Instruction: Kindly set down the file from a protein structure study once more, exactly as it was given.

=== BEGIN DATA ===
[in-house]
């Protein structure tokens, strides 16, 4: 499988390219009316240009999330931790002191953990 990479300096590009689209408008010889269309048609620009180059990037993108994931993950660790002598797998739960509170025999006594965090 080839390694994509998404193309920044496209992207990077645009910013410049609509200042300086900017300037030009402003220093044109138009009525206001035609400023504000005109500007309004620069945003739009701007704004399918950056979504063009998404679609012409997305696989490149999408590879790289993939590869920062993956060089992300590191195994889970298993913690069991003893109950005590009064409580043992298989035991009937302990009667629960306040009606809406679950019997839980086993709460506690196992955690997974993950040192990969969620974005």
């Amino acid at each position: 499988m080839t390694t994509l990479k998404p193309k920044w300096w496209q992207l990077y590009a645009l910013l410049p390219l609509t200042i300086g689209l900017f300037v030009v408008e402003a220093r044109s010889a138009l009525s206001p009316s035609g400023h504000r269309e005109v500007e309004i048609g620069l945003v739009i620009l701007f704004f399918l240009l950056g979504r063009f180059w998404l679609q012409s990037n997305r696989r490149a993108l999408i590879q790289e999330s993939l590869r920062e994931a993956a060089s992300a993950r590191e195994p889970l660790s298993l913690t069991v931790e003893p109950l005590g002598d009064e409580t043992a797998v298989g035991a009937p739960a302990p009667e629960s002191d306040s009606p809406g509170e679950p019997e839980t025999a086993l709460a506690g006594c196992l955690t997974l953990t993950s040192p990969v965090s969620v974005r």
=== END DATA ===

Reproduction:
[in-house]
């Protein structure tokens, strides 16, 4: 499988390219009316240009999330931790002191953990 990479300096590009689209408008010889269309048609620009180059990037993108994931993950660790002598797998739960509170025999006594965090 080839390694994509998404193309920044496209992207990077645009910013410049609509200042300086900017300037030009402003220093044109138009009525206001035609400023504000005109500007309004620069945003739009701007704004399918950056979504063009998404679609012409997305696989490149999408590879790289993939590869920062993956060089992300590191195994889970298993913690069991003893109950005590009064409580043992298989035991009937302990009667629960306040009606809406679950019997839980086993709460506690196992955690997974993950040192990969969620974005």
């Amino acid at each position: 499988m080839t390694t994509l990479k998404p193309k920044w300096w496209q992207l990077y590009a645009l910013l410049p390219l609509t200042i300086g689209l900017f300037v030009v408008e402003a220093r044109s010889a138009l009525s206001p009316s035609g400023h504000r269309e005109v500007e309004i048609g620069l945003v739009i620009l701007f704004f399918l240009l950056g979504r063009f180059w998404l679609q012409s990037n997305r696989r490149a993108l999408i590879q790289e999330s993939l590869r920062e994931a993956a060089s992300a993950r590191e195994p889970l660790s298993l913690t069991v931790e003893p109950l005590g002598d009064e409580t043992a797998v298989g035991a009937p739960a302990p009667e629960s002191d306040s009606p809406g509170e679950p019997e839980t025999a086993l709460a506690g006594c196992l955690t997974l953990t993950s040192p990969v965090s969620v974005r």